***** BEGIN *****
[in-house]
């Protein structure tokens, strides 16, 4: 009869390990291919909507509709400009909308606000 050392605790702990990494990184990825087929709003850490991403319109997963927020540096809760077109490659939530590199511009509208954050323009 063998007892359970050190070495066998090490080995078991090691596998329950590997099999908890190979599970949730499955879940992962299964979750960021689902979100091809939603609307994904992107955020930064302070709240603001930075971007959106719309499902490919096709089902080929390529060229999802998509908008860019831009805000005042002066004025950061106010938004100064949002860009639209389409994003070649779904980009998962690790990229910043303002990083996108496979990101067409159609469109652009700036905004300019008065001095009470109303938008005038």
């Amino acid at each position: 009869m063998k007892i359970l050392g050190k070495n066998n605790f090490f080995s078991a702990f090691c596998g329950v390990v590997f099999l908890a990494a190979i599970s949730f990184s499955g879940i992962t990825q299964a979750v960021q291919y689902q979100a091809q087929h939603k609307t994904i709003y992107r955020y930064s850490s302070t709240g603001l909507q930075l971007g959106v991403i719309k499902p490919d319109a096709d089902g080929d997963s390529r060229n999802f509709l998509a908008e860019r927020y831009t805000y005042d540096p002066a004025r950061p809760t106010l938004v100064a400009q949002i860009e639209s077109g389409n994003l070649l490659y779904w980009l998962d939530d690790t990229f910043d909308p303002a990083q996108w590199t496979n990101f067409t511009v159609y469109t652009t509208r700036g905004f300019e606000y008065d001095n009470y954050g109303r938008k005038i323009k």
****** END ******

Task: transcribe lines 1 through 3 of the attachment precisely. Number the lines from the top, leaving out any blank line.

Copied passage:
[in-house]
């Protein structure tokens, strides 16, 4: 009869390990291919909507509709400009909308606000 050392605790702990990494990184990825087929709003850490991403319109997963927020540096809760077109490659939530590199511009509208954050323009 063998007892359970050190070495066998090490080995078991090691596998329950590997099999908890190979599970949730499955879940992962299964979750960021689902979100091809939603609307994904992107955020930064302070709240603001930075971007959106719309499902490919096709089902080929390529060229999802998509908008860019831009805000005042002066004025950061106010938004100064949002860009639209389409994003070649779904980009998962690790990229910043303002990083996108496979990101067409159609469109652009700036905004300019008065001095009470109303938008005038």
């Amino acid at each position: 009869m063998k007892i359970l050392g050190k070495n066998n605790f090490f080995s078991a702990f090691c596998g329950v390990v590997f099999l908890a990494a190979i599970s949730f990184s499955g879940i992962t990825q299964a979750v960021q291919y689902q979100a091809q087929h939603k609307t994904i709003y992107r955020y930064s850490s302070t709240g603001l909507q930075l971007g959106v991403i719309k499902p490919d319109a096709d089902g080929d997963s390529r060229n999802f509709l998509a908008e860019r927020y831009t805000y005042d540096p002066a004025r950061p809760t106010l938004v100064a400009q949002i860009e639209s077109g389409n994003l070649l490659y779904w980009l998962d939530d690790t990229f910043d909308p303002a990083q996108w590199t496979n990101f067409t511009v159609y469109t652009t509208r700036g905004f300019e606000y008065d001095n009470y954050g109303r938008k005038i323009k």